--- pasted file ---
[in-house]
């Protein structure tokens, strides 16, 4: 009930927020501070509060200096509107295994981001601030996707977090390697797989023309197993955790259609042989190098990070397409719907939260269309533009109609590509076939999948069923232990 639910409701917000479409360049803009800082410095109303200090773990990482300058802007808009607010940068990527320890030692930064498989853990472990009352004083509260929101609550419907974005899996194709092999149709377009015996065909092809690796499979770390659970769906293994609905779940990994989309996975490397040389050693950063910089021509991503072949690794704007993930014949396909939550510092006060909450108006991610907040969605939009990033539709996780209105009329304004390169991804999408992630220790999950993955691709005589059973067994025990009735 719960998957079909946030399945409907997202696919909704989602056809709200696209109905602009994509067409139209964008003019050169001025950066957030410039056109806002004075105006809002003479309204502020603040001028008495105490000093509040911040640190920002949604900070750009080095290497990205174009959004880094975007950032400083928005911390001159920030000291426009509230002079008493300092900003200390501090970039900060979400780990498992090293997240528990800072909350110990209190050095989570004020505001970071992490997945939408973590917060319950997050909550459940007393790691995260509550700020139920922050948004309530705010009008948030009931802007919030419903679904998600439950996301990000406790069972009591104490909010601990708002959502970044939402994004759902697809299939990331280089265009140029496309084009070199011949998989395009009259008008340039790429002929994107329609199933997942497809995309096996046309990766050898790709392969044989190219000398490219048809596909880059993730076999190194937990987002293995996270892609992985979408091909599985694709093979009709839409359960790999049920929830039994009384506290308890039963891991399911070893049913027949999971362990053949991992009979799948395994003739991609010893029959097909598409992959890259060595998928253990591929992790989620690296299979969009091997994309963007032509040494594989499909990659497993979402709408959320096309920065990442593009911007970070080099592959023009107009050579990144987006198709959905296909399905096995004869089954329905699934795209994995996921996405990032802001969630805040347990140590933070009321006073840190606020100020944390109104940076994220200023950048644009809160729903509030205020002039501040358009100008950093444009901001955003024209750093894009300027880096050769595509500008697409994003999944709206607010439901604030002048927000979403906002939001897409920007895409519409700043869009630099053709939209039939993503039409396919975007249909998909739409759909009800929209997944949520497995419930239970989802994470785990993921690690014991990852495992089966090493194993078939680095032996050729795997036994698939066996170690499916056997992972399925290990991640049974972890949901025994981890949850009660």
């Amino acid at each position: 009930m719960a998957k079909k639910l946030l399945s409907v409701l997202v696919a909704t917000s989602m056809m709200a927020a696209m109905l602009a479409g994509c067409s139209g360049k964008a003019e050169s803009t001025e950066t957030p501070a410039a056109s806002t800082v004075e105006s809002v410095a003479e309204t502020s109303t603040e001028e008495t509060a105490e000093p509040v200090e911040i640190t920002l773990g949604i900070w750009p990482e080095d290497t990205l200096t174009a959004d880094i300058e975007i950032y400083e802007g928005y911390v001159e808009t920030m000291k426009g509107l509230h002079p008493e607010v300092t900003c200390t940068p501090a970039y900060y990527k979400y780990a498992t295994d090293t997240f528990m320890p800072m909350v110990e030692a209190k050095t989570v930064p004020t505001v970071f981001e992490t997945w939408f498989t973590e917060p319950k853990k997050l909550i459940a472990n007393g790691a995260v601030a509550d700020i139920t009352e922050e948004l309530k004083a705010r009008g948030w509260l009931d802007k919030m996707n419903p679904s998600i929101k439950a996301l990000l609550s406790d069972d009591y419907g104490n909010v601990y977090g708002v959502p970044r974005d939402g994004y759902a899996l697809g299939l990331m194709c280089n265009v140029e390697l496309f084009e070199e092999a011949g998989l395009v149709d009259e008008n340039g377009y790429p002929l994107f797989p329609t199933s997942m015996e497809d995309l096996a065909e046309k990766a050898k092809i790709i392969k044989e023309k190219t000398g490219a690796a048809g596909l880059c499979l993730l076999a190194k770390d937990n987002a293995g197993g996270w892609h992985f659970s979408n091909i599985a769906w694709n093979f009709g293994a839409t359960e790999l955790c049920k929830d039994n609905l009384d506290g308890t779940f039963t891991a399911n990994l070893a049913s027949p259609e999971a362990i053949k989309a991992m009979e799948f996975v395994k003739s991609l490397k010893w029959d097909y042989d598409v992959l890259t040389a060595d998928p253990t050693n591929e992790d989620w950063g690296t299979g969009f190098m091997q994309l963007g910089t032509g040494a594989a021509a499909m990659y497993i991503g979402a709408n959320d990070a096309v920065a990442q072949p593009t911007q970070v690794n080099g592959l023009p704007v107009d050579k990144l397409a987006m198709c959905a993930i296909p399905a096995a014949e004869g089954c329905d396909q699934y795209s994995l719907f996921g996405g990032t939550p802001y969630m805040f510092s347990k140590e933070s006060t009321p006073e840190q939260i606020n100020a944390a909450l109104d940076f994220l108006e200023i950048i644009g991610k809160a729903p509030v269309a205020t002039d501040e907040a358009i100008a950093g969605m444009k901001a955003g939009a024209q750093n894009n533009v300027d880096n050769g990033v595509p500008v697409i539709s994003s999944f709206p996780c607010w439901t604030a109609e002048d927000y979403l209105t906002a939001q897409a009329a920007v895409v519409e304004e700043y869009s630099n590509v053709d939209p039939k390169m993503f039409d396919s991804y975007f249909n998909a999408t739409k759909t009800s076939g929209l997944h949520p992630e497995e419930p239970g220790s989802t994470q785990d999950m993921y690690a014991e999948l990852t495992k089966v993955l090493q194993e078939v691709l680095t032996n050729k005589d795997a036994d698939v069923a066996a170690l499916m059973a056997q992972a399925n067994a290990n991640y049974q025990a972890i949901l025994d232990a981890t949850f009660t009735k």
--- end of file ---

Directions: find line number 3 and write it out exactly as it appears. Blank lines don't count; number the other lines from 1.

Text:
């Amino acid at each position: 009930m719960a998957k079909k639910l946030l399945s409907v409701l997202v696919a909704t917000s989602m056809m709200a927020a696209m109905l602009a479409g994509c067409s139209g360049k964008a003019e050169s803009t001025e950066t957030p501070a410039a056109s806002t800082v004075e105006s809002v410095a003479e309204t502020s109303t603040e001028e008495t509060a105490e000093p509040v200090e911040i640190t920002l773990g949604i900070w750009p990482e080095d290497t990205l200096t174009a959004d880094i300058e975007i950032y400083e802007g928005y911390v001159e808009t920030m000291k426009g509107l509230h002079p008493e607010v300092t900003c200390t940068p501090a970039y900060y990527k979400y780990a498992t295994d090293t997240f528990m320890p800072m909350v110990e030692a209190k050095t989570v930064p004020t505001v970071f981001e992490t997945w939408f498989t973590e917060p319950k853990k997050l909550i459940a472990n007393g790691a995260v601030a509550d700020i139920t009352e922050e948004l309530k004083a705010r009008g948030w509260l009931d802007k919030m996707n419903p679904s998600i929101k439950a996301l990000l609550s406790d069972d009591y419907g104490n909010v601990y977090g708002v959502p970044r974005d939402g994004y759902a899996l697809g299939l990331m194709c280089n265009v140029e390697l496309f084009e070199e092999a011949g998989l395009v149709d009259e008008n340039g377009y790429p002929l994107f797989p329609t199933s997942m015996e497809d995309l096996a065909e046309k990766a050898k092809i790709i392969k044989e023309k190219t000398g490219a690796a048809g596909l880059c499979l993730l076999a190194k770390d937990n987002a293995g197993g996270w892609h992985f659970s979408n091909i599985a769906w694709n093979f009709g293994a839409t359960e790999l955790c049920k929830d039994n609905l009384d506290g308890t779940f039963t891991a399911n990994l070893a049913s027949p259609e999971a362990i053949k989309a991992m009979e799948f996975v395994k003739s991609l490397k010893w029959d097909y042989d598409v992959l890259t040389a060595d998928p253990t050693n591929e992790d989620w950063g690296t299979g969009f190098m091997q994309l963007g910089t032509g040494a594989a021509a499909m990659y497993i991503g979402a709408n959320d990070a096309v920065a990442q072949p593009t911007q970070v690794n080099g592959l023009p704007v107009d050579k990144l397409a987006m198709c959905a993930i296909p399905a096995a014949e004869g089954c329905d396909q699934y795209s994995l719907f996921g996405g990032t939550p802001y969630m805040f510092s347990k140590e933070s006060t009321p006073e840190q939260i606020n100020a944390a909450l109104d940076f994220l108006e200023i950048i644009g991610k809160a729903p509030v269309a205020t002039d501040e907040a358009i100008a950093g969605m444009k901001a955003g939009a024209q750093n894009n533009v300027d880096n050769g990033v595509p500008v697409i539709s994003s999944f709206p996780c607010w439901t604030a109609e002048d927000y979403l209105t906002a939001q897409a009329a920007v895409v519409e304004e700043y869009s630099n590509v053709d939209p039939k390169m993503f039409d396919s991804y975007f249909n998909a999408t739409k759909t009800s076939g929209l997944h949520p992630e497995e419930p239970g220790s989802t994470q785990d999950m993921y690690a014991e999948l990852t495992k089966v993955l090493q194993e078939v691709l680095t032996n050729k005589d795997a036994d698939v069923a066996a170690l499916m059973a056997q992972a399925n067994a290990n991640y049974q025990a972890i949901l025994d232990a981890t949850f009660t009735k």